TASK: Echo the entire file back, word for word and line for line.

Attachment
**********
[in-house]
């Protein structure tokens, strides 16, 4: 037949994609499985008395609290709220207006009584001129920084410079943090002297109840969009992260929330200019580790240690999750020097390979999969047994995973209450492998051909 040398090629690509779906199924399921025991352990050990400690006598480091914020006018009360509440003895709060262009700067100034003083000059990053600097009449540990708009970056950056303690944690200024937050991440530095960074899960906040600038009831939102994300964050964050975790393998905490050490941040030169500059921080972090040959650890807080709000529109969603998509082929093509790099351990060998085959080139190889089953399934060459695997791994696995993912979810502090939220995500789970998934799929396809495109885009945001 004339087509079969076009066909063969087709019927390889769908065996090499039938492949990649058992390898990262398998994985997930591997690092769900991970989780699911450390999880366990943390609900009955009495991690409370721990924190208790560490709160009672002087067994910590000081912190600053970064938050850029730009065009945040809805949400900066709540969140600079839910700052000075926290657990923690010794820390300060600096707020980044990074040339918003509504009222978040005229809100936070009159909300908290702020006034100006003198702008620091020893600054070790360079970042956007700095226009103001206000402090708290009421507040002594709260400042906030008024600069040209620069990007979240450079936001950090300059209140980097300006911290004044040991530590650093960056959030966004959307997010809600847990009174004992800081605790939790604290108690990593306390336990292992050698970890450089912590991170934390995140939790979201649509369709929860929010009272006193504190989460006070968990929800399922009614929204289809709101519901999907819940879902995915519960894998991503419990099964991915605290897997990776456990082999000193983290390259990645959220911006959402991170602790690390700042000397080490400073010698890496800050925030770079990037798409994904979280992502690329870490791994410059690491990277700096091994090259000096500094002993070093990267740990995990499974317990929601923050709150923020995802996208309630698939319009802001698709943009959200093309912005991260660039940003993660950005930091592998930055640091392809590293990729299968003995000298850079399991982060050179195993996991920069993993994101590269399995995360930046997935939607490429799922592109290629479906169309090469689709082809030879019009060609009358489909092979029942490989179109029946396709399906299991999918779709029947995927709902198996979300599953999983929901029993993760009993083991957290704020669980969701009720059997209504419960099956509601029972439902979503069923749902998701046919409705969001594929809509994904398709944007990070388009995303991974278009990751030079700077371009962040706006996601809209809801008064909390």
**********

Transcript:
[in-house]
């Protein structure tokens, strides 16, 4: 037949994609499985008395609290709220207006009584001129920084410079943090002297109840969009992260929330200019580790240690999750020097390979999969047994995973209450492998051909 040398090629690509779906199924399921025991352990050990400690006598480091914020006018009360509440003895709060262009700067100034003083000059990053600097009449540990708009970056950056303690944690200024937050991440530095960074899960906040600038009831939102994300964050964050975790393998905490050490941040030169500059921080972090040959650890807080709000529109969603998509082929093509790099351990060998085959080139190889089953399934060459695997791994696995993912979810502090939220995500789970998934799929396809495109885009945001 004339087509079969076009066909063969087709019927390889769908065996090499039938492949990649058992390898990262398998994985997930591997690092769900991970989780699911450390999880366990943390609900009955009495991690409370721990924190208790560490709160009672002087067994910590000081912190600053970064938050850029730009065009945040809805949400900066709540969140600079839910700052000075926290657990923690010794820390300060600096707020980044990074040339918003509504009222978040005229809100936070009159909300908290702020006034100006003198702008620091020893600054070790360079970042956007700095226009103001206000402090708290009421507040002594709260400042906030008024600069040209620069990007979240450079936001950090300059209140980097300006911290004044040991530590650093960056959030966004959307997010809600847990009174004992800081605790939790604290108690990593306390336990292992050698970890450089912590991170934390995140939790979201649509369709929860929010009272006193504190989460006070968990929800399922009614929204289809709101519901999907819940879902995915519960894998991503419990099964991915605290897997990776456990082999000193983290390259990645959220911006959402991170602790690390700042000397080490400073010698890496800050925030770079990037798409994904979280992502690329870490791994410059690491990277700096091994090259000096500094002993070093990267740990995990499974317990929601923050709150923020995802996208309630698939319009802001698709943009959200093309912005991260660039940003993660950005930091592998930055640091392809590293990729299968003995000298850079399991982060050179195993996991920069993993994101590269399995995360930046997935939607490429799922592109290629479906169309090469689709082809030879019009060609009358489909092979029942490989179109029946396709399906299991999918779709029947995927709902198996979300599953999983929901029993993760009993083991957290704020669980969701009720059997209504419960099956509601029972439902979503069923749902998701046919409705969001594929809509994904398709944007990070388009995303991974278009990751030079700077371009962040706006996601809209809801008064909390």